Radio Advertising and Its Fight for CPM
How much is it worth to reach a group of 1,000 persons? That's a question on many media buyers' minds as they dig deeper into new ways of reaching consumers. Cost-per-thousands has been the basis for billions of dollars in advertising spending.
But, for those who depend on pricing ad inventory using the CPM model, like the radio industry, times are changing - for the worse. No kidding.
I often receive questions from potential radio advertisers phrased like this: "I want to buy a radio ad campaign, how much is it going to cost?"
Obviously, these people aren't the major players. Questions come from local advertisers scattered around the US, who generate 70% of radio industry revenue. They really don't have a clue about reaching the masses. Not understanding campaign costs or creative is their problem.
They usually grasp the campaign cost concept quickly when it's explained that, as an advertiser, they will be charged for each 1,000 persons they reach. Ballparking how much they'll pay for each 1,000 persons reached depends on what market and stations they choose. But, then the issue quickly becomes cloudy.
"What's an average CPM?" is another question that crops up often, and it's getting more difficult to answer. You can give an average by media, depending on location. It's just that coming up with an average CPM that one would expect to pay isn't as easy as it sounds when you throw in the option of new media's search engine keyword ad buys. Here's an example: In one campaign I'm involved with, nearly 29.5 million impressions were delivered for just over $6,000; CPM charge for this campaign was $0.21. That's tough for any traditional media to beat.
Making the comparison between new and old media even more favorable to the "new" is that this $0.21 CPM also brought with it numbers showing - in absolute terms - how many persons immediately responded to these ads. We're still working on determining how many persons were directed to the product 10, 20, 30 minutes (or a few days) AFTER seeing the keyword search ads to calculate true ROI. When this formula is perfected, stand back. CPM for all media is going to drop like a rock.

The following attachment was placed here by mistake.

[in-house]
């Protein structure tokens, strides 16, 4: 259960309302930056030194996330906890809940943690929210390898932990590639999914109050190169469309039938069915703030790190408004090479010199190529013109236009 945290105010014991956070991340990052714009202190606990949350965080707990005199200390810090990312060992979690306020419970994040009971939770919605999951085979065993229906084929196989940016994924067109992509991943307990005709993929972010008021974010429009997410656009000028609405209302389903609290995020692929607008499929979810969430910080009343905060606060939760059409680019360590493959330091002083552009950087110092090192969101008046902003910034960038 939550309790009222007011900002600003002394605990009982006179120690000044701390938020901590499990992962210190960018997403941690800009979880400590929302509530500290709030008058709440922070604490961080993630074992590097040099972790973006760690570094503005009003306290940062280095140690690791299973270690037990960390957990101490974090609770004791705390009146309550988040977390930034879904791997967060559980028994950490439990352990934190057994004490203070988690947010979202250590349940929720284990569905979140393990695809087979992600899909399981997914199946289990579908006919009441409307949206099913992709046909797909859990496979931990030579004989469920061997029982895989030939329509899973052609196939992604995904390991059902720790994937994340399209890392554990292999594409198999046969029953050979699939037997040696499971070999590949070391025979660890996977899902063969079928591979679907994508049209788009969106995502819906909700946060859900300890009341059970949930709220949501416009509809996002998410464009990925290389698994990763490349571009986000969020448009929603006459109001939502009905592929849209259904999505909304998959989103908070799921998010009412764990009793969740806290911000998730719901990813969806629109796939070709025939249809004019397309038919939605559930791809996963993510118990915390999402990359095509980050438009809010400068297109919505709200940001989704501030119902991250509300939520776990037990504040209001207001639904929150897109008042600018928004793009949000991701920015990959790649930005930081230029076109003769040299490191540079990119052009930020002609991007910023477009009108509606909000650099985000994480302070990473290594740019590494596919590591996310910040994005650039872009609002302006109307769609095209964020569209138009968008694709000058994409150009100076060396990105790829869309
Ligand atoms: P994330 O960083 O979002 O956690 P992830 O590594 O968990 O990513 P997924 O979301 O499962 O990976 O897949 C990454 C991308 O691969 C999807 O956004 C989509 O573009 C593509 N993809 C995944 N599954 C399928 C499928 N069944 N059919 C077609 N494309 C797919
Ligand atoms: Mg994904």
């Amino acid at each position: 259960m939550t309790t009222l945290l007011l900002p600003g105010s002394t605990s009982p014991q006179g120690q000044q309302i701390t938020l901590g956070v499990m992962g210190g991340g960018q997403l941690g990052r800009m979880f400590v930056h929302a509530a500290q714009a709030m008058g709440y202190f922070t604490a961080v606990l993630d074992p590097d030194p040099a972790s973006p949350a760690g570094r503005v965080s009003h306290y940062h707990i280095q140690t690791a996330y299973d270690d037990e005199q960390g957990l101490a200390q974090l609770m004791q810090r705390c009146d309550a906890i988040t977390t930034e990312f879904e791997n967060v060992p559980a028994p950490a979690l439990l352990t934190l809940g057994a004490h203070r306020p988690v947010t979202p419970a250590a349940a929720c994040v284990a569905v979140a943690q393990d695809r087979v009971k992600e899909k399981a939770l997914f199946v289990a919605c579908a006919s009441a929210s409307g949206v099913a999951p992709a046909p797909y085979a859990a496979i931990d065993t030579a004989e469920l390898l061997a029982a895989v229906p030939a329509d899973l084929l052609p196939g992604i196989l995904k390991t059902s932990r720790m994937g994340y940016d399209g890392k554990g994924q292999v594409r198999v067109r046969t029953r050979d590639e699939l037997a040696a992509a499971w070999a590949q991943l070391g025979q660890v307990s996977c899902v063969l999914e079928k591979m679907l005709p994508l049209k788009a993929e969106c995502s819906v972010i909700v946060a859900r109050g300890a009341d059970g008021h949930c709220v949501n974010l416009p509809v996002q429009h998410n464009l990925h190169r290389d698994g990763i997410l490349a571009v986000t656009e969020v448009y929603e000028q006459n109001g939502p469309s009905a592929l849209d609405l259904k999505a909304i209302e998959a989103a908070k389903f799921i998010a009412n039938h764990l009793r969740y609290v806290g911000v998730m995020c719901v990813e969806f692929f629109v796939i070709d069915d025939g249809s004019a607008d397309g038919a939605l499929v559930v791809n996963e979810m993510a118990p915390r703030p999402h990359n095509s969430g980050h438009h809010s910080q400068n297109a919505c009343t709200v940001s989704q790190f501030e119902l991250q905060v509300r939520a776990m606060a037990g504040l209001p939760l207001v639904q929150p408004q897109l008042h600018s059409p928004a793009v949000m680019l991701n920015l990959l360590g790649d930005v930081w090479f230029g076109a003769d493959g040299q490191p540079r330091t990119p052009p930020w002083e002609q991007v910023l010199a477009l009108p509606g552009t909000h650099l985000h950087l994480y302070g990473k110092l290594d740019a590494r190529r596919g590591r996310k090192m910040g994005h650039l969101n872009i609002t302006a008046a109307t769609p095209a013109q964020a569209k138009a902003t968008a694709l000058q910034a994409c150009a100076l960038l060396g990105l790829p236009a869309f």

Take a look at this prediction by eMarketer: By 2008, online advertising revenue will outpace radio advertising revenue by 34%. Online is predicted to generate $28.2 billion, radio $21 billion. The majority of online's revenue will be from search engine keyword buys.
Part of the explanation for this huge upswing in use of online media concerns its interactive ability. But the most important reason why advertising online is becoming so prolific is that its CPM is consistently low. Want to buy time on an internet radio station? Its CPM is hovering around $1-$2 today. Try to beat that in a regional or national buy on terrestrial radio.
New media is forcing traditional media to reassess its pricing and accountability.
The value of reaching a group of 1,000 persons is falling while the value of proving that you reached them (and generated response) is rising; that's the paradox facing traditional radio today.
You need numbers to justify your cause when fighting to keep CPM high. At this point in media's evolution, the numbers are all on new media's side. 8/29/2007